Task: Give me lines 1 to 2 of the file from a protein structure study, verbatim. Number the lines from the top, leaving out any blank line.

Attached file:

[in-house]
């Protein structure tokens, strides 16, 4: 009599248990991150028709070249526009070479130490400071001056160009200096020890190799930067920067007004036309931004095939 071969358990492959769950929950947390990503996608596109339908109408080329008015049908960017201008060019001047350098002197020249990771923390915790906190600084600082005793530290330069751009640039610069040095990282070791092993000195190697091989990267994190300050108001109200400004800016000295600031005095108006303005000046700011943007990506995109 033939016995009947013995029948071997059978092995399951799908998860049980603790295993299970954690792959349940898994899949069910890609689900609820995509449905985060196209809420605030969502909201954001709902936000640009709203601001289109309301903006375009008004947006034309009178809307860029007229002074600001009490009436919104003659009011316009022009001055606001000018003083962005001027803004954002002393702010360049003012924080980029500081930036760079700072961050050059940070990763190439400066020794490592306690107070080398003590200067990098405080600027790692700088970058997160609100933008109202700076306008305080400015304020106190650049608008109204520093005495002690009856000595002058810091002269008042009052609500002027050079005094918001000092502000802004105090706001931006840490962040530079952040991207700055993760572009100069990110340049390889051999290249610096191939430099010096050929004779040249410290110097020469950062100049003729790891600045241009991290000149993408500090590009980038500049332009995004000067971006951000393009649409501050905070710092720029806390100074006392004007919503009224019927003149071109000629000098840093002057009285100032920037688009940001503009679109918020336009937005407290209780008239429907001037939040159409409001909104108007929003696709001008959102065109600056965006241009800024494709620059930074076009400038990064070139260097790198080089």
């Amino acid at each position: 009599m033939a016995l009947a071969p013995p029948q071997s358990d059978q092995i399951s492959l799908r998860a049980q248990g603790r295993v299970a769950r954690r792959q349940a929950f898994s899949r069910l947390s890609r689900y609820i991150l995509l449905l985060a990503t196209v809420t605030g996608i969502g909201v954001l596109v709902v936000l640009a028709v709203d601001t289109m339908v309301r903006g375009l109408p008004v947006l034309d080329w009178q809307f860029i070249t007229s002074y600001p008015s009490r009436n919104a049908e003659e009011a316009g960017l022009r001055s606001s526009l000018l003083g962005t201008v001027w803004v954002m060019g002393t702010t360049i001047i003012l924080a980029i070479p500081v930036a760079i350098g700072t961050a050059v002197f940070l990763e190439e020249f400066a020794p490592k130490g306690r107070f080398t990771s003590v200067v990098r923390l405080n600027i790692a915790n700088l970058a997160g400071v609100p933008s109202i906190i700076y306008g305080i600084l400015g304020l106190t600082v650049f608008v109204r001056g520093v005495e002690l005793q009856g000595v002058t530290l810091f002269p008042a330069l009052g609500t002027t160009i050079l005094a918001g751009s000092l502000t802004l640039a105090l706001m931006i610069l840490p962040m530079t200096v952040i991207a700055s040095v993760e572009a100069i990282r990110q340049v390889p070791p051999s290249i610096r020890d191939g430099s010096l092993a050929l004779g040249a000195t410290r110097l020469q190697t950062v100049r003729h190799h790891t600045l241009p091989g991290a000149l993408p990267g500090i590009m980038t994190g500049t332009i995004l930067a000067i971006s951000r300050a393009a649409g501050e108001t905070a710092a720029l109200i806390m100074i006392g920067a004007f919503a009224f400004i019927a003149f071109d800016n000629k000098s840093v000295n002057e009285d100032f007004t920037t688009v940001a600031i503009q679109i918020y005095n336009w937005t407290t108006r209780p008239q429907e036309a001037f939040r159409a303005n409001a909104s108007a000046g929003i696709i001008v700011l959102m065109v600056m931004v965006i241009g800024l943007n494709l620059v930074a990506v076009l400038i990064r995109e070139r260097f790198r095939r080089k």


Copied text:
[in-house]
């Protein structure tokens, strides 16, 4: 009599248990991150028709070249526009070479130490400071001056160009200096020890190799930067920067007004036309931004095939 071969358990492959769950929950947390990503996608596109339908109408080329008015049908960017201008060019001047350098002197020249990771923390915790906190600084600082005793530290330069751009640039610069040095990282070791092993000195190697091989990267994190300050108001109200400004800016000295600031005095108006303005000046700011943007990506995109 033939016995009947013995029948071997059978092995399951799908998860049980603790295993299970954690792959349940898994899949069910890609689900609820995509449905985060196209809420605030969502909201954001709902936000640009709203601001289109309301903006375009008004947006034309009178809307860029007229002074600001009490009436919104003659009011316009022009001055606001000018003083962005001027803004954002002393702010360049003012924080980029500081930036760079700072961050050059940070990763190439400066020794490592306690107070080398003590200067990098405080600027790692700088970058997160609100933008109202700076306008305080400015304020106190650049608008109204520093005495002690009856000595002058810091002269008042009052609500002027050079005094918001000092502000802004105090706001931006840490962040530079952040991207700055993760572009100069990110340049390889051999290249610096191939430099010096050929004779040249410290110097020469950062100049003729790891600045241009991290000149993408500090590009980038500049332009995004000067971006951000393009649409501050905070710092720029806390100074006392004007919503009224019927003149071109000629000098840093002057009285100032920037688009940001503009679109918020336009937005407290209780008239429907001037939040159409409001909104108007929003696709001008959102065109600056965006241009800024494709620059930074076009400038990064070139260097790198080089």